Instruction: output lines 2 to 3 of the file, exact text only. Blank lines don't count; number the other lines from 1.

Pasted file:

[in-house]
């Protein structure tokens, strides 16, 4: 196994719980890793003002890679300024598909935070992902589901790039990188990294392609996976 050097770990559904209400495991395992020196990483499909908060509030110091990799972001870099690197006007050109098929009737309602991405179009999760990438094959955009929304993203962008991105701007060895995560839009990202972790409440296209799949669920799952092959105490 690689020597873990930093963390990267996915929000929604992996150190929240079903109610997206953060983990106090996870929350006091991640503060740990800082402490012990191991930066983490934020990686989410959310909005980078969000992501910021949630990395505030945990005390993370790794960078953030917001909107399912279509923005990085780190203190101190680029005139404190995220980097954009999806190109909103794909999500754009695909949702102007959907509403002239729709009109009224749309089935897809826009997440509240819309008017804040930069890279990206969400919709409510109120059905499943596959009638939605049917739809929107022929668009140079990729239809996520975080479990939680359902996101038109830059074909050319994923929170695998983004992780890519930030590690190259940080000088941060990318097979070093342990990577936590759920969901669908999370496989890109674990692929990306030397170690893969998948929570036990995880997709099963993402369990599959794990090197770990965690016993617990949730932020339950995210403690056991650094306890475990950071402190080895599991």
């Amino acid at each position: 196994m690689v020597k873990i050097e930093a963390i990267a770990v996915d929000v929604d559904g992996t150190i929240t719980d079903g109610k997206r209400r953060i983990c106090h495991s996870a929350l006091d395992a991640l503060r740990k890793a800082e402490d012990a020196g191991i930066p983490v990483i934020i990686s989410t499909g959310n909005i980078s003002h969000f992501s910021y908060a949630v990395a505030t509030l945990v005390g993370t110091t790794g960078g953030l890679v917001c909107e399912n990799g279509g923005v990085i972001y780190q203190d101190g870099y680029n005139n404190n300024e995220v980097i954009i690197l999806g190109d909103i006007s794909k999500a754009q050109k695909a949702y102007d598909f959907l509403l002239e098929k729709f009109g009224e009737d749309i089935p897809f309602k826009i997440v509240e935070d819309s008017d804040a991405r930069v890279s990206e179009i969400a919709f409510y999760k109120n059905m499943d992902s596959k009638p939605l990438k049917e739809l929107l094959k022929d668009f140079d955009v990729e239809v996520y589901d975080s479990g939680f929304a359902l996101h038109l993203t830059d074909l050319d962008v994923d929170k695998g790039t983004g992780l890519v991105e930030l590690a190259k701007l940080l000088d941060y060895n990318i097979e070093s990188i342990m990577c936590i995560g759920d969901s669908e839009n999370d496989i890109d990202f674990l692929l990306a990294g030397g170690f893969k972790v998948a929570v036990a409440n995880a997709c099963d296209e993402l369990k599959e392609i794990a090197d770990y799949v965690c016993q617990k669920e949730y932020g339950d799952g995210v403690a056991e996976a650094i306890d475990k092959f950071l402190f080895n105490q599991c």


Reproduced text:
């Protein structure tokens, strides 16, 4: 196994719980890793003002890679300024598909935070992902589901790039990188990294392609996976 050097770990559904209400495991395992020196990483499909908060509030110091990799972001870099690197006007050109098929009737309602991405179009999760990438094959955009929304993203962008991105701007060895995560839009990202972790409440296209799949669920799952092959105490 690689020597873990930093963390990267996915929000929604992996150190929240079903109610997206953060983990106090996870929350006091991640503060740990800082402490012990191991930066983490934020990686989410959310909005980078969000992501910021949630990395505030945990005390993370790794960078953030917001909107399912279509923005990085780190203190101190680029005139404190995220980097954009999806190109909103794909999500754009695909949702102007959907509403002239729709009109009224749309089935897809826009997440509240819309008017804040930069890279990206969400919709409510109120059905499943596959009638939605049917739809929107022929668009140079990729239809996520975080479990939680359902996101038109830059074909050319994923929170695998983004992780890519930030590690190259940080000088941060990318097979070093342990990577936590759920969901669908999370496989890109674990692929990306030397170690893969998948929570036990995880997709099963993402369990599959794990090197770990965690016993617990949730932020339950995210403690056991650094306890475990950071402190080895599991």
């Amino acid at each position: 196994m690689v020597k873990i050097e930093a963390i990267a770990v996915d929000v929604d559904g992996t150190i929240t719980d079903g109610k997206r209400r953060i983990c106090h495991s996870a929350l006091d395992a991640l503060r740990k890793a800082e402490d012990a020196g191991i930066p983490v990483i934020i990686s989410t499909g959310n909005i980078s003002h969000f992501s910021y908060a949630v990395a505030t509030l945990v005390g993370t110091t790794g960078g953030l890679v917001c909107e399912n990799g279509g923005v990085i972001y780190q203190d101190g870099y680029n005139n404190n300024e995220v980097i954009i690197l999806g190109d909103i006007s794909k999500a754009q050109k695909a949702y102007d598909f959907l509403l002239e098929k729709f009109g009224e009737d749309i089935p897809f309602k826009i997440v509240e935070d819309s008017d804040a991405r930069v890279s990206e179009i969400a919709f409510y999760k109120n059905m499943d992902s596959k009638p939605l990438k049917e739809l929107l094959k022929d668009f140079d955009v990729e239809v996520y589901d975080s479990g939680f929304a359902l996101h038109l993203t830059d074909l050319d962008v994923d929170k695998g790039t983004g992780l890519v991105e930030l590690a190259k701007l940080l000088d941060y060895n990318i097979e070093s990188i342990m990577c936590i995560g759920d969901s669908e839009n999370d496989i890109d990202f674990l692929l990306a990294g030397g170690f893969k972790v998948a929570v036990a409440n995880a997709c099963d296209e993402l369990k599959e392609i794990a090197d770990y799949v965690c016993q617990k669920e949730y932020g339950d799952g995210v403690a056991e996976a650094i306890d475990k092959f950071l402190f080895n105490q599991c």